YOUR HEALTH: Print your own bones

TUCSON, Arizona – People who suffer catastrophic breaks to their long leg bones usually face multiple surgeries, and all too often, amputation.

Yudith Burreal broke her leg when an ATV rolled on her a year ago.

"It was completely missing," she recalled.   "They didn't know, it was a big chunk of my bone.  It was my Tibia bone."

Her doctors used her bone and marrow to fix the break.

But Yudith ended her plans to go into the military, believing her leg wouldn't support her in training.

Scientists at the University of Arizona have been working for more than 20 years to improve the treatment protocol.

University of Arizona researchers are developing a way to fix broken long bones with stem cells, a 3-D printed scaffold, and a sensor to monitor exercise that helps bones heal.

"If we can fill our scaffold with these cells, the bone will start to form throughout the length of the scaffold," explained Dr. John Szivek, Professor, orthopaedic surgeon and head of orthopedic research, Director at the University's Robert G. Volz Orthopedic Research Laboratory.

Stem cells are multiplied in a lab and run with calcium particles through the scaffold between the bone ends.

A rod holds it in place for six to nine months.

"The scaffold is just a template," said Dr. Szivek.   "That template will help that new bone form in the right shape and structure."

"Lately, we have been successful with removing all of the supporting hardware and showing that supporting the bone that we're regrowing is actually functional tissue, to show that it does not need any additional orthopedic hardware in order to function," added Dr. David Margolis, assistant professor of orthopedic surgery at the University of Arizona.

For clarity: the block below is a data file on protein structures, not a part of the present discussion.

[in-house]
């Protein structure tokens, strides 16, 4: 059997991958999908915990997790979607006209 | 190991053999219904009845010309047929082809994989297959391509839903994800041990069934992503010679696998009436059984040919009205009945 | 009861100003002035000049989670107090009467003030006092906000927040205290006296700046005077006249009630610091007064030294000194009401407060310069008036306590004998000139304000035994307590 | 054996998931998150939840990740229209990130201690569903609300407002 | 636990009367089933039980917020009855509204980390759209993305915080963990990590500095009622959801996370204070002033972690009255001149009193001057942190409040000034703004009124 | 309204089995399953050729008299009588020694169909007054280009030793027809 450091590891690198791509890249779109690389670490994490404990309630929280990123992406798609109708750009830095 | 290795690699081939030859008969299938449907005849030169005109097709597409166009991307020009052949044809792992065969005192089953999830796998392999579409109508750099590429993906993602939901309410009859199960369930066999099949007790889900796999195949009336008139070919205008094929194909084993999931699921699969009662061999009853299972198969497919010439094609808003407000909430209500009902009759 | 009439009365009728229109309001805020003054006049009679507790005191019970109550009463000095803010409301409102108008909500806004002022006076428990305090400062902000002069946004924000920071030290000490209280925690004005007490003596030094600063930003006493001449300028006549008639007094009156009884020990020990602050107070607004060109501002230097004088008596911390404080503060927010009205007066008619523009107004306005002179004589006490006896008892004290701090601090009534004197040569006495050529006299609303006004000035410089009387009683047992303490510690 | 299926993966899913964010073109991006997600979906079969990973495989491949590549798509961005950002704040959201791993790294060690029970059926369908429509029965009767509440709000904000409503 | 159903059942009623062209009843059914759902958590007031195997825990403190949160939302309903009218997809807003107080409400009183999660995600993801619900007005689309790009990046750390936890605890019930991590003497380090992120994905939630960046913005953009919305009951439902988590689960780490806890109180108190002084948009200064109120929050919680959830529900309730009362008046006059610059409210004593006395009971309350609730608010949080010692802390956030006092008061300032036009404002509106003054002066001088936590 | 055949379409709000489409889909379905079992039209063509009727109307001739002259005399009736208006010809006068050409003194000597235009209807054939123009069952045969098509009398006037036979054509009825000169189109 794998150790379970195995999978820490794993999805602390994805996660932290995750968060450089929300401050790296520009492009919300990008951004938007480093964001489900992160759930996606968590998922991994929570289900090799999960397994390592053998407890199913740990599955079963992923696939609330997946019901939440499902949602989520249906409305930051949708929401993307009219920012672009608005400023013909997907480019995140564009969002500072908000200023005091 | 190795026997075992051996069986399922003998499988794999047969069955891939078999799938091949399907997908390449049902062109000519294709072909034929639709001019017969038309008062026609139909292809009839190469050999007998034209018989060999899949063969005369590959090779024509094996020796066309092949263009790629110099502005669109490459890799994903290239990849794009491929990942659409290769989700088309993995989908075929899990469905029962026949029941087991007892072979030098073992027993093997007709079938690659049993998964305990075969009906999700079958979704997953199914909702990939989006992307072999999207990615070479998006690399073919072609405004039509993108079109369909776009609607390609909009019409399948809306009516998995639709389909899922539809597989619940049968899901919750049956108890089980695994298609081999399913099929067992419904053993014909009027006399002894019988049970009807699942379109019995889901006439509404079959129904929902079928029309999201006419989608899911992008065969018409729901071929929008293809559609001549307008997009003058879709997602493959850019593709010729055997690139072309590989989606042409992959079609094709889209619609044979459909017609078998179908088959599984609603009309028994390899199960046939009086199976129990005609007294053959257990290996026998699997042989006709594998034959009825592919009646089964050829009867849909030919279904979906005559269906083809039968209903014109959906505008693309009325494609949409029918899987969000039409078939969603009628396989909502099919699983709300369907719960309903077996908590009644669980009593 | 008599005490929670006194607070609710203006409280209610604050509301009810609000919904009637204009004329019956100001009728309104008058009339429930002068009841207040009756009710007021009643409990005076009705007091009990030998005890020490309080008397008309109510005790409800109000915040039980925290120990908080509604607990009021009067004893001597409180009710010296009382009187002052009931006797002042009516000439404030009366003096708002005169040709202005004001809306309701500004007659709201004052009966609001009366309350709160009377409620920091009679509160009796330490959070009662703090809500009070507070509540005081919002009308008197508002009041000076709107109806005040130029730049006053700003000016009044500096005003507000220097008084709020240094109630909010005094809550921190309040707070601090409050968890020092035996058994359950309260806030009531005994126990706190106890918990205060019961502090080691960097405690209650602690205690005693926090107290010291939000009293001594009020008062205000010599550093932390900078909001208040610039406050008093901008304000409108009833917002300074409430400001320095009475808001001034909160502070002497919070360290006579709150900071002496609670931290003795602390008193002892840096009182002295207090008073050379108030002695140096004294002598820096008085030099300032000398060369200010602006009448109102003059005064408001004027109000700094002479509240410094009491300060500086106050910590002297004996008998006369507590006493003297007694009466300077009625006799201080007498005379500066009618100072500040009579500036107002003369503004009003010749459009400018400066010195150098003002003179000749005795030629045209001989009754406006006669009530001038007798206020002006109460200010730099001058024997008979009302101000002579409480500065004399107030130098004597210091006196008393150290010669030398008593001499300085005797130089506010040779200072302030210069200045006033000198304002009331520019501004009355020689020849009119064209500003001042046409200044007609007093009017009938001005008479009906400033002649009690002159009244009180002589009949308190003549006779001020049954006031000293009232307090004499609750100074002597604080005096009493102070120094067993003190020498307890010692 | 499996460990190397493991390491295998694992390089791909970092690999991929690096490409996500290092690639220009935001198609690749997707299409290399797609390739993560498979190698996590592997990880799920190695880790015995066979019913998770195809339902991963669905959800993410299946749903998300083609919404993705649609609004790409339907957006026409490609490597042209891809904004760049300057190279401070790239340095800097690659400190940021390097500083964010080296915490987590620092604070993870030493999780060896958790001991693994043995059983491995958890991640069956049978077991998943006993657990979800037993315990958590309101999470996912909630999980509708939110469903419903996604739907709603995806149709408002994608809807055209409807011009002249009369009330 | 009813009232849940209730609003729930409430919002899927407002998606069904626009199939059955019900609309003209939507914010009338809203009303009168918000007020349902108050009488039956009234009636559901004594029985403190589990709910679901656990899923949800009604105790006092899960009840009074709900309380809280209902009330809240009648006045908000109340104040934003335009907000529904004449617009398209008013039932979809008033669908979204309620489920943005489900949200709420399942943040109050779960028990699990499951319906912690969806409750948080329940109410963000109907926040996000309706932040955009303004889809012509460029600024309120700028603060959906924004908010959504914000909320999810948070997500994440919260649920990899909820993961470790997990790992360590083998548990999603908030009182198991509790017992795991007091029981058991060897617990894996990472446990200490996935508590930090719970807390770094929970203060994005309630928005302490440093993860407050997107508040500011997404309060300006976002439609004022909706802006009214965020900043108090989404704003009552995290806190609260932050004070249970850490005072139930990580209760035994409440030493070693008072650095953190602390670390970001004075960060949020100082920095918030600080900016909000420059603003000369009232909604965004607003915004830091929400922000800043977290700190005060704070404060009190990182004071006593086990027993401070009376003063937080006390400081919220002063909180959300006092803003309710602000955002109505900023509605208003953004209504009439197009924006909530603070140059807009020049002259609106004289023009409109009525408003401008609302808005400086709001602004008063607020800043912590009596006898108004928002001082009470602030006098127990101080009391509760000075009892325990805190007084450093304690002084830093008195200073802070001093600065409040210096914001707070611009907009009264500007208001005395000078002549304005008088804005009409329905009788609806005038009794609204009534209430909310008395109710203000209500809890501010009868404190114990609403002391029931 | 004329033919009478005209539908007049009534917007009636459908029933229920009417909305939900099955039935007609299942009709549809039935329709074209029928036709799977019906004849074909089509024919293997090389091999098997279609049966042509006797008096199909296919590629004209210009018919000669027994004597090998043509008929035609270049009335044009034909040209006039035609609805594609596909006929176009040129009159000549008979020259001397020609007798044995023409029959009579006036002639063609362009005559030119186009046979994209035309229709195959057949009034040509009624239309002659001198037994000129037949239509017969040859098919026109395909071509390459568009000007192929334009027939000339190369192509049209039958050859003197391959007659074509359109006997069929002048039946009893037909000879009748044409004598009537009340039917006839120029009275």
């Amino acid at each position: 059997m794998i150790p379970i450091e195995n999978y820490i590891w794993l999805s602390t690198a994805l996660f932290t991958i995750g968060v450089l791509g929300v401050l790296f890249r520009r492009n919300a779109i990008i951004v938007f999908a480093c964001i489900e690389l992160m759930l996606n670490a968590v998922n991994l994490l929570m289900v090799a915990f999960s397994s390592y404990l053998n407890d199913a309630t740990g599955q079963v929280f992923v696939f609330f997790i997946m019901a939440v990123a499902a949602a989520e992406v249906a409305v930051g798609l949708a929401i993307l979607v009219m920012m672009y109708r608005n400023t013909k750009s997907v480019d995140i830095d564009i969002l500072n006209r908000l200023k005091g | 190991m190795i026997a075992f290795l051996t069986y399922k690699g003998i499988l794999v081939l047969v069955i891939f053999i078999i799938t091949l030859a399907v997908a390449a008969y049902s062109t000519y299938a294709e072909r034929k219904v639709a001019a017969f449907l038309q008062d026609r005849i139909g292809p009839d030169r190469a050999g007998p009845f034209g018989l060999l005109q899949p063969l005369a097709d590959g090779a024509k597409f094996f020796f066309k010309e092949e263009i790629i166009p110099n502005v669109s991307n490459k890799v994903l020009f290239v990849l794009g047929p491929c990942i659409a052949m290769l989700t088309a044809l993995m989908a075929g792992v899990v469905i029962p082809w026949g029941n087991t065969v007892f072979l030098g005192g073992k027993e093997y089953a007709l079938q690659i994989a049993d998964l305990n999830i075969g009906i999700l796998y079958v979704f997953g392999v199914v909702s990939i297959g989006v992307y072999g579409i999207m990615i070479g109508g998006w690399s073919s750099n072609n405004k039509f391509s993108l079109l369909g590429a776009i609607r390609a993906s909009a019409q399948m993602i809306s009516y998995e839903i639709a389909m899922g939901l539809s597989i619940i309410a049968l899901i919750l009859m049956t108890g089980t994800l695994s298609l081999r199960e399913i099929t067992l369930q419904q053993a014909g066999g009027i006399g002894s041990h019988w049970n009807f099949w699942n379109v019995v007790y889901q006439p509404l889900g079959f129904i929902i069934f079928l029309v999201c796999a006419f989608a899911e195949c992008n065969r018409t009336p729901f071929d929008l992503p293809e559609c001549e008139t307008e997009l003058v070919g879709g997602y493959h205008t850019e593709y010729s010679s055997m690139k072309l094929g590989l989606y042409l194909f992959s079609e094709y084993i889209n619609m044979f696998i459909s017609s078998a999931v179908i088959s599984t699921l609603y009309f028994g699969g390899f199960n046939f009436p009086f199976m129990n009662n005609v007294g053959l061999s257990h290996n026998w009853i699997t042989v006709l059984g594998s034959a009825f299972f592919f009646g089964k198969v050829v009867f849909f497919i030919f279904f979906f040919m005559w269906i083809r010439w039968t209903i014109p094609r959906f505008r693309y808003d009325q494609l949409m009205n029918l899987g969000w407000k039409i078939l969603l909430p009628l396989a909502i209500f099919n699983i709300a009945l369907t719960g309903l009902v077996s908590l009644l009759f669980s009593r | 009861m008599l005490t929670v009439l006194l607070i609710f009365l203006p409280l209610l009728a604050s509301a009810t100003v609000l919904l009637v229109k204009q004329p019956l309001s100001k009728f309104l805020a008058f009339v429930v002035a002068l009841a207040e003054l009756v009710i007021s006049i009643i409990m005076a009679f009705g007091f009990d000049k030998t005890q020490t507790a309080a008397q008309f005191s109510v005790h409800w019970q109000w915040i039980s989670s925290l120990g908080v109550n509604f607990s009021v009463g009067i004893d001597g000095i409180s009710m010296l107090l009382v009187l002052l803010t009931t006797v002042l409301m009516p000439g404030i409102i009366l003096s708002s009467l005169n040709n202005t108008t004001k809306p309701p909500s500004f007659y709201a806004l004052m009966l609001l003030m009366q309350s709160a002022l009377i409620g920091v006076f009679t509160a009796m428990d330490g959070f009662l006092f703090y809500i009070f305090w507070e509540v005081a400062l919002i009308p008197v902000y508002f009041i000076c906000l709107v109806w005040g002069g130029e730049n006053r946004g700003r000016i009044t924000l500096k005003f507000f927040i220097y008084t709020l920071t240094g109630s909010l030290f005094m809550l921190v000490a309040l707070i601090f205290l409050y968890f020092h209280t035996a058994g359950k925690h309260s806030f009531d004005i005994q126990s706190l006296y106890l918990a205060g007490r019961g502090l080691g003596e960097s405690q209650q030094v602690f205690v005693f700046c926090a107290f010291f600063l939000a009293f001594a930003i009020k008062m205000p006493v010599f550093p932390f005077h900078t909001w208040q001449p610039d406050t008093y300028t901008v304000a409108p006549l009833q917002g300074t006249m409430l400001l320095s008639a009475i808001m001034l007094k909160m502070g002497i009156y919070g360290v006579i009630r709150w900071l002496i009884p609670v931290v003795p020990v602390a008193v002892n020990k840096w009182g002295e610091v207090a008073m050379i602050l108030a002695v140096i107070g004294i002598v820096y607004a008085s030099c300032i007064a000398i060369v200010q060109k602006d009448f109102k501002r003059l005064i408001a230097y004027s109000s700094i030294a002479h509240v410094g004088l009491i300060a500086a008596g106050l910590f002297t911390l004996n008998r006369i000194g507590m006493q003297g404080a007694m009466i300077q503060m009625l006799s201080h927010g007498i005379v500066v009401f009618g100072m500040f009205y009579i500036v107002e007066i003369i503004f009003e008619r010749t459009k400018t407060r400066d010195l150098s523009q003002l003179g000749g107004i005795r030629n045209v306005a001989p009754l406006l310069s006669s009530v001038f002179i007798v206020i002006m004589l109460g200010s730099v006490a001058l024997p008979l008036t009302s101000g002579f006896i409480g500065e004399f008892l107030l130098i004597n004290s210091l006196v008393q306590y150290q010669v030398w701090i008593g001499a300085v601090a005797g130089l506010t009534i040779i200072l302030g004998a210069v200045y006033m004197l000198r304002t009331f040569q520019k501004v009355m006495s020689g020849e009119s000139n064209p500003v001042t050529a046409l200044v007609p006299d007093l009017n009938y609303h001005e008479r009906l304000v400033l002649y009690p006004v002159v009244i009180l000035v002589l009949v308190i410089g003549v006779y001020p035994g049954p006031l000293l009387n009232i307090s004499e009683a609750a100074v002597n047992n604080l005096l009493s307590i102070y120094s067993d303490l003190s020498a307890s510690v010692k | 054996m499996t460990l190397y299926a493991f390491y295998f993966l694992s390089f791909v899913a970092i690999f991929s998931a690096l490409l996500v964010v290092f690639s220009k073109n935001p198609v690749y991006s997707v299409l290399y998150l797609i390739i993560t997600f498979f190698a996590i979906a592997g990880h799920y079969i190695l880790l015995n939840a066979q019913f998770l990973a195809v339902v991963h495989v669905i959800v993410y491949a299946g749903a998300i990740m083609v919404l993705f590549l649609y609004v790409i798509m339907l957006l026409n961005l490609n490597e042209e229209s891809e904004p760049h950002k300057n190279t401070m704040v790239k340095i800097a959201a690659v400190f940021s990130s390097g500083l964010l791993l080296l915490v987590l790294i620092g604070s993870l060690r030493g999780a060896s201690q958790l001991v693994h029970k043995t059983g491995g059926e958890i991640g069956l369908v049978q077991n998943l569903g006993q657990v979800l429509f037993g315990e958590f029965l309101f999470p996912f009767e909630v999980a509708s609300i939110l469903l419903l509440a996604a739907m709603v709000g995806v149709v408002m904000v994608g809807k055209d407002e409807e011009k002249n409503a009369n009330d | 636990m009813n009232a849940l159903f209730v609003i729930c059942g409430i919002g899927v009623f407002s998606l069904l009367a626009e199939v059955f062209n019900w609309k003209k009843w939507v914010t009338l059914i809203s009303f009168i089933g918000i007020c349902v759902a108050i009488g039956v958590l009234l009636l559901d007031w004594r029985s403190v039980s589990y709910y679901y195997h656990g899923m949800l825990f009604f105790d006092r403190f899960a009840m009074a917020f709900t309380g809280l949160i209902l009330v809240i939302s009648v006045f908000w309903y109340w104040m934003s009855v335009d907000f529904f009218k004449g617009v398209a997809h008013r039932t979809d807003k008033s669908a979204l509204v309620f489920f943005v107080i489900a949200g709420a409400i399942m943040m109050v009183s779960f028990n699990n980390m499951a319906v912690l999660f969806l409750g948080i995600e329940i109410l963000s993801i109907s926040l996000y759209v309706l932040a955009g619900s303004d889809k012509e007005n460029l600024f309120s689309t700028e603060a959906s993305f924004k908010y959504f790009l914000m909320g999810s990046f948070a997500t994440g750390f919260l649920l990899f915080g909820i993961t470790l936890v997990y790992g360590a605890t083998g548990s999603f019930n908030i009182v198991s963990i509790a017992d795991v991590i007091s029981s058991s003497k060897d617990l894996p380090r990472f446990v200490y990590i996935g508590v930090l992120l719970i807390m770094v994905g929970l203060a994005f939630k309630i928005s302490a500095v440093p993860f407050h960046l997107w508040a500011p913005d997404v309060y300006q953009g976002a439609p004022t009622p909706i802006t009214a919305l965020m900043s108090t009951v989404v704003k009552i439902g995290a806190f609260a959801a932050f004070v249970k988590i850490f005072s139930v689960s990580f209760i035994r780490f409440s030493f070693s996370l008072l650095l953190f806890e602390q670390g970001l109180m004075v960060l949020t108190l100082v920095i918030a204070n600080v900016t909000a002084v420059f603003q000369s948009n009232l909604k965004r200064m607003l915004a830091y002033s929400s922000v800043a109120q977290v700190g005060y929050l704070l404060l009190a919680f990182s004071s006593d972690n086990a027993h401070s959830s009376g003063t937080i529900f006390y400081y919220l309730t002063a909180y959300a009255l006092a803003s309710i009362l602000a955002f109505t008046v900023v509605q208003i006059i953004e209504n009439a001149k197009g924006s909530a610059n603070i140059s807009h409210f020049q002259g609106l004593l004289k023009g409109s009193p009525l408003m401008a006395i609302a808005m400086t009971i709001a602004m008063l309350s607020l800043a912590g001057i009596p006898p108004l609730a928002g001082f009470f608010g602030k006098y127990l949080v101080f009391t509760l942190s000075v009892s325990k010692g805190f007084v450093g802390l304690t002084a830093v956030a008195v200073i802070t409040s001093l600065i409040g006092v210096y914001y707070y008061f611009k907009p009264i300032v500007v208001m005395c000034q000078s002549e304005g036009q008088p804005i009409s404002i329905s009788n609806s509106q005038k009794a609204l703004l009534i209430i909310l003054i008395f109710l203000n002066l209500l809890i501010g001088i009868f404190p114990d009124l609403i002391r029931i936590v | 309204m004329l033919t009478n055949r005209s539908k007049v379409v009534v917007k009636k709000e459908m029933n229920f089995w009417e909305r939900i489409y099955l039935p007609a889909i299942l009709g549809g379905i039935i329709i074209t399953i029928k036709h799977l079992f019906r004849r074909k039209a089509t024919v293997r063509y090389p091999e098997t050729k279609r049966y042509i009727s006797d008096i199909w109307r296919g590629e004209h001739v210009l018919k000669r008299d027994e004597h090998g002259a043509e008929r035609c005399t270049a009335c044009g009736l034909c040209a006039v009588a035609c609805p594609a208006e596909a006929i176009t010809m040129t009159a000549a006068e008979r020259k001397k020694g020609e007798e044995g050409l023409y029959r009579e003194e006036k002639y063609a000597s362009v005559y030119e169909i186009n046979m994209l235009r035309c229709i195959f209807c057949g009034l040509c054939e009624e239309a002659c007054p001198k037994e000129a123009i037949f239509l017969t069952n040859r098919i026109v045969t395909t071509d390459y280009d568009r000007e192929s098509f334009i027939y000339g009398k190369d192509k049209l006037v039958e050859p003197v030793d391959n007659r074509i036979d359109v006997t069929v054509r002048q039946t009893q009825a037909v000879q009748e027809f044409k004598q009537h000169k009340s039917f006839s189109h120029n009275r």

This work is funded by a $2 million grant from the Defense Department.

"We believe that using this type of approach could regrow the bones for the soldiers and they would be able to return to active military service," said Dr. Szivek.

Researchers will report the recent success they've had with procedures on sheep to the FDA.

If the agency accepts it, a phase one trial of fewer than ten people could start soon at Banner-University Medical Center in Phoenix.

If this story has impacted your life or prompted you or someone you know to seek or change treatments, please let us know by contacting Jim Mertens at jim.mertens@wqad.com or Marjorie Bekaert Thomas at mthomas@ivanhoe.com.

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